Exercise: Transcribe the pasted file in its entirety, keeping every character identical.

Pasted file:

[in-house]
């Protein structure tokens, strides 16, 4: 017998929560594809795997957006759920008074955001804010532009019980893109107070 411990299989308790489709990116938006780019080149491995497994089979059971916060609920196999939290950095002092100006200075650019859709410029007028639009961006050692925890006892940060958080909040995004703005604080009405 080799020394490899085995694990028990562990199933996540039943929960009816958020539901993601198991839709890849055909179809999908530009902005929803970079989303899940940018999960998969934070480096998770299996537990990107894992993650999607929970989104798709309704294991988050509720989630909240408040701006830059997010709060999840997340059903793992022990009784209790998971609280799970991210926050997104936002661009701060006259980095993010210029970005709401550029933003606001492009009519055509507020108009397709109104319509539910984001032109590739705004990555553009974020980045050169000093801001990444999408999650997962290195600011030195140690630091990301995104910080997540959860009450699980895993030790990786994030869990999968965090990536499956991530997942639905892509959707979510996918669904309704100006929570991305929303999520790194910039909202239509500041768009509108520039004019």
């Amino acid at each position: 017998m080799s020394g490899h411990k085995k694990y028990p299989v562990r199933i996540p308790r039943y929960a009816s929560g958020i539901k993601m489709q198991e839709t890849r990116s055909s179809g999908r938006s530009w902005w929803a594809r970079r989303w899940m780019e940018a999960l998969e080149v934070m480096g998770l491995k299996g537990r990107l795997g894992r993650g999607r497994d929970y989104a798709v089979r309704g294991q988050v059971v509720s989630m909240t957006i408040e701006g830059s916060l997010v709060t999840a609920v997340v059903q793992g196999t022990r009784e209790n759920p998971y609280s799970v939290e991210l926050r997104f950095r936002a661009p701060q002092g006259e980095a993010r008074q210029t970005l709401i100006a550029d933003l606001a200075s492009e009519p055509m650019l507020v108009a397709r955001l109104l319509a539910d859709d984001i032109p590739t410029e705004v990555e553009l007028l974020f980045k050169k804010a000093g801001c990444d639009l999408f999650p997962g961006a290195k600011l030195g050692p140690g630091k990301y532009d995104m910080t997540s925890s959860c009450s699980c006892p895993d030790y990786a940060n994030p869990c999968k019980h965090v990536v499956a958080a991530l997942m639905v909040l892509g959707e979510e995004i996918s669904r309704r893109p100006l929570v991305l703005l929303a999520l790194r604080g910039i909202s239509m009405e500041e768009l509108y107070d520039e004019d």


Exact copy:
[in-house]
């Protein structure tokens, strides 16, 4: 017998929560594809795997957006759920008074955001804010532009019980893109107070 411990299989308790489709990116938006780019080149491995497994089979059971916060609920196999939290950095002092100006200075650019859709410029007028639009961006050692925890006892940060958080909040995004703005604080009405 080799020394490899085995694990028990562990199933996540039943929960009816958020539901993601198991839709890849055909179809999908530009902005929803970079989303899940940018999960998969934070480096998770299996537990990107894992993650999607929970989104798709309704294991988050509720989630909240408040701006830059997010709060999840997340059903793992022990009784209790998971609280799970991210926050997104936002661009701060006259980095993010210029970005709401550029933003606001492009009519055509507020108009397709109104319509539910984001032109590739705004990555553009974020980045050169000093801001990444999408999650997962290195600011030195140690630091990301995104910080997540959860009450699980895993030790990786994030869990999968965090990536499956991530997942639905892509959707979510996918669904309704100006929570991305929303999520790194910039909202239509500041768009509108520039004019």
């Amino acid at each position: 017998m080799s020394g490899h411990k085995k694990y028990p299989v562990r199933i996540p308790r039943y929960a009816s929560g958020i539901k993601m489709q198991e839709t890849r990116s055909s179809g999908r938006s530009w902005w929803a594809r970079r989303w899940m780019e940018a999960l998969e080149v934070m480096g998770l491995k299996g537990r990107l795997g894992r993650g999607r497994d929970y989104a798709v089979r309704g294991q988050v059971v509720s989630m909240t957006i408040e701006g830059s916060l997010v709060t999840a609920v997340v059903q793992g196999t022990r009784e209790n759920p998971y609280s799970v939290e991210l926050r997104f950095r936002a661009p701060q002092g006259e980095a993010r008074q210029t970005l709401i100006a550029d933003l606001a200075s492009e009519p055509m650019l507020v108009a397709r955001l109104l319509a539910d859709d984001i032109p590739t410029e705004v990555e553009l007028l974020f980045k050169k804010a000093g801001c990444d639009l999408f999650p997962g961006a290195k600011l030195g050692p140690g630091k990301y532009d995104m910080t997540s925890s959860c009450s699980c006892p895993d030790y990786a940060n994030p869990c999968k019980h965090v990536v499956a958080a991530l997942m639905v909040l892509g959707e979510e995004i996918s669904r309704r893109p100006l929570v991305l703005l929303a999520l790194r604080g910039i909202s239509m009405e500041e768009l509108y107070d520039e004019d």